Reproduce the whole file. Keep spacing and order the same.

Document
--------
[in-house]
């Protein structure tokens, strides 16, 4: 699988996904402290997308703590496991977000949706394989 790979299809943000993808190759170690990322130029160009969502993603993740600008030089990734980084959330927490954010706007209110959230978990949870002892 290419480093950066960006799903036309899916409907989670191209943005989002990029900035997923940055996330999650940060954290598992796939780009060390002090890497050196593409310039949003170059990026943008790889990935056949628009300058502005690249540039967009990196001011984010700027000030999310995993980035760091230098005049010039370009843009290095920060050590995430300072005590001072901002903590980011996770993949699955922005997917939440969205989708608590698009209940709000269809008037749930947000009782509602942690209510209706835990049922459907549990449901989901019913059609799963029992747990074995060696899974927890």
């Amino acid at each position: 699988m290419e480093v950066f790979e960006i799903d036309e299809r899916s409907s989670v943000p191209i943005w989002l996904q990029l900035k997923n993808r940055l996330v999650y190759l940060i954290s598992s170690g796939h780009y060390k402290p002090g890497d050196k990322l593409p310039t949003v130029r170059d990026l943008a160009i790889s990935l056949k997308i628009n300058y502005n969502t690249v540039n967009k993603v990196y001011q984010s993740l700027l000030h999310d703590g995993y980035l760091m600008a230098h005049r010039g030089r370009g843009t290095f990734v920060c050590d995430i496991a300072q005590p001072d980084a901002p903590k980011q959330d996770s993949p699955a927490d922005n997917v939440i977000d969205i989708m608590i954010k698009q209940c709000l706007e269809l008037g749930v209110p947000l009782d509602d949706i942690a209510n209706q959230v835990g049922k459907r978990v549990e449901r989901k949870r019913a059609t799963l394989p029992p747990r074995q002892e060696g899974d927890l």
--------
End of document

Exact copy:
[in-house]
């Protein structure tokens, strides 16, 4: 699988996904402290997308703590496991977000949706394989 790979299809943000993808190759170690990322130029160009969502993603993740600008030089990734980084959330927490954010706007209110959230978990949870002892 290419480093950066960006799903036309899916409907989670191209943005989002990029900035997923940055996330999650940060954290598992796939780009060390002090890497050196593409310039949003170059990026943008790889990935056949628009300058502005690249540039967009990196001011984010700027000030999310995993980035760091230098005049010039370009843009290095920060050590995430300072005590001072901002903590980011996770993949699955922005997917939440969205989708608590698009209940709000269809008037749930947000009782509602942690209510209706835990049922459907549990449901989901019913059609799963029992747990074995060696899974927890």
């Amino acid at each position: 699988m290419e480093v950066f790979e960006i799903d036309e299809r899916s409907s989670v943000p191209i943005w989002l996904q990029l900035k997923n993808r940055l996330v999650y190759l940060i954290s598992s170690g796939h780009y060390k402290p002090g890497d050196k990322l593409p310039t949003v130029r170059d990026l943008a160009i790889s990935l056949k997308i628009n300058y502005n969502t690249v540039n967009k993603v990196y001011q984010s993740l700027l000030h999310d703590g995993y980035l760091m600008a230098h005049r010039g030089r370009g843009t290095f990734v920060c050590d995430i496991a300072q005590p001072d980084a901002p903590k980011q959330d996770s993949p699955a927490d922005n997917v939440i977000d969205i989708m608590i954010k698009q209940c709000l706007e269809l008037g749930v209110p947000l009782d509602d949706i942690a209510n209706q959230v835990g049922k459907r978990v549990e449901r989901k949870r019913a059609t799963l394989p029992p747990r074995q002892e060696g899974d927890l």